Pushing through...

There seems to be a stage in all types of aquariums where stuff sort of “challenges” you in some way…Maybe the tank is settling in and showing signs of algae growth. Perhaps, as in our case, there is a lot of biofilm or fungal growth starting to show. Stuff which challenges our aesthetic preferences, or makes us doubt the validity of our plans..

These are things that make or break our hobby...those things which challenge our fortitude. And how we face them...how we deal with them, or accept them- is where the magic lies.

In botanical-style aquariums, we see this a lot.

Almost all of of my botanical-style aquariums hit a stage, early on in their evolution, in which the tank looked...well, kinda bad. 

What we expect in our world is that stuff will start out with lots of cloudiness, turbidity, and fungal growths. And it's a bit nerve-wracking to see your perfectly-thought-out display starting out as a cloudy, biofilm-and-fungal-growth-wracked ecosystem.

It takes time. And patience.

Two factors which aquarists are always seemingly challenged by. Remember, botanical-style aquariums are not static. They are NOT like planted aquariums, in which you can achieve a near-desired result from day one, by simply packing your tank with plants of the type and size that you're envisioning in your finished product.

Rather, these systems take weeks, even months, before they start looking like we might envision them. You need to take a very long term view.


And it's easy to think about this as you would a natural aquatic system. Remember, natural systems are constantly changing and evolving as external factors, such as weather, additions of materials from the surrounding terrestrial environment, and internal ones, such as the migration of fishes into and out of them, or the growth of biofilms and other epiphytic life forms. The fundamental changes which occur as terrestrial habitats transform into aquatic ones are also responsible for so many changes.

It's easy to lose sight of the fact that many of the "barriers" which challenge us, and often even leave us discouraged- are but mere "stepping stones" on the long journey towards a stable, attractive, ecologically diverse closed ecosystem.

Yet, we see those things happen in our tanks, and we worry. And occasionally, we doubt ourselves.

I believe that every hobbyist, experienced or otherwise, has those doubts; asks questions- goes through the "mental gymnastics" to try to cope: "Do I have enough flow?" "Was my source water quality any good?" "Is it my light?" "When does this shit go away?" "It DOES go away. I know it's just a phase." Right? "Yeah, it goes away?" "When?" "It WILL go away. Right?"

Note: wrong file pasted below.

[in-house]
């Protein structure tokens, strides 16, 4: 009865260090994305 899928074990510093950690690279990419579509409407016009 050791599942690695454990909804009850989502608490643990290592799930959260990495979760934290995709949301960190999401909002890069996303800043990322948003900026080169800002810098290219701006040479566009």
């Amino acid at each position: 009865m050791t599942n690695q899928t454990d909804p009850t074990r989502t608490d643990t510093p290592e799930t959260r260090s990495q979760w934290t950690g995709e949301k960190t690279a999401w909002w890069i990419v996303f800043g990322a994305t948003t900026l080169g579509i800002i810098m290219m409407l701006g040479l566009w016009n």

I mean, it's common with every new tank, really. 

The waiting. The "not being able to visualize a fully-stocked tank "thing"...Patience-testing stuff. Stuff which I- "Mr. Tinted-water-biofilms-and-decomposing-leaves-and-botanicals-guy"- am pretty much hardened to by now. Accepting a totally different look. Not worrying about "phases" or the ephemeral nature of some things in my aquarium. 

Because I know. I've made the mental shits. I accept what happens. And I understand that it's often "just a phase"- part of the process. And I enjoy watching Nature do her work.

You should, too.

Make it a point, when you start out with a botanical-style aquarium, to understand what to expect. Consider what happens in Nature, and use that as your "barometer."

Enjoy every phase.

Push through early doubts.

Todays simple, but easy-to-forget idea that we all need to remind ourselves about from time to time.

Stay resilient. Stay brave. Stay engaged. Stay creative...

And Stay Wet.


Scott Fellman

Tannin Aquatics 



Scott Fellman
Scott Fellman


2 Responses

Scott Fellman
Scott Fellman

October 16, 2020

LOL, yeah, I understand the whole “messy” ideas…I think again it’s about our tolerances and patience…and willingness to deal with this stuff for a period of time until things settle out. I have a strange ability too tolerate this kind of stuff, lol


Joshua E Morgan
Joshua E Morgan

October 16, 2020

This reminds me of my 5 gallon licorice gourami tank…I had the hairbrained idea to use peat moss as the only substrate component. It took DAYS to settle, and until then the tank was a mess :( Note to self; if I EVER use peat moss again, either cap it with sand OR soak the stuff for a week or more before using it. And use the canadian stuff (which is more sustainably harvested than other peat mosses…I did some research and found that apparently peat moss in canada is harvested at a rate that is a mere 60th of how much canadian peat bogs produce each year).

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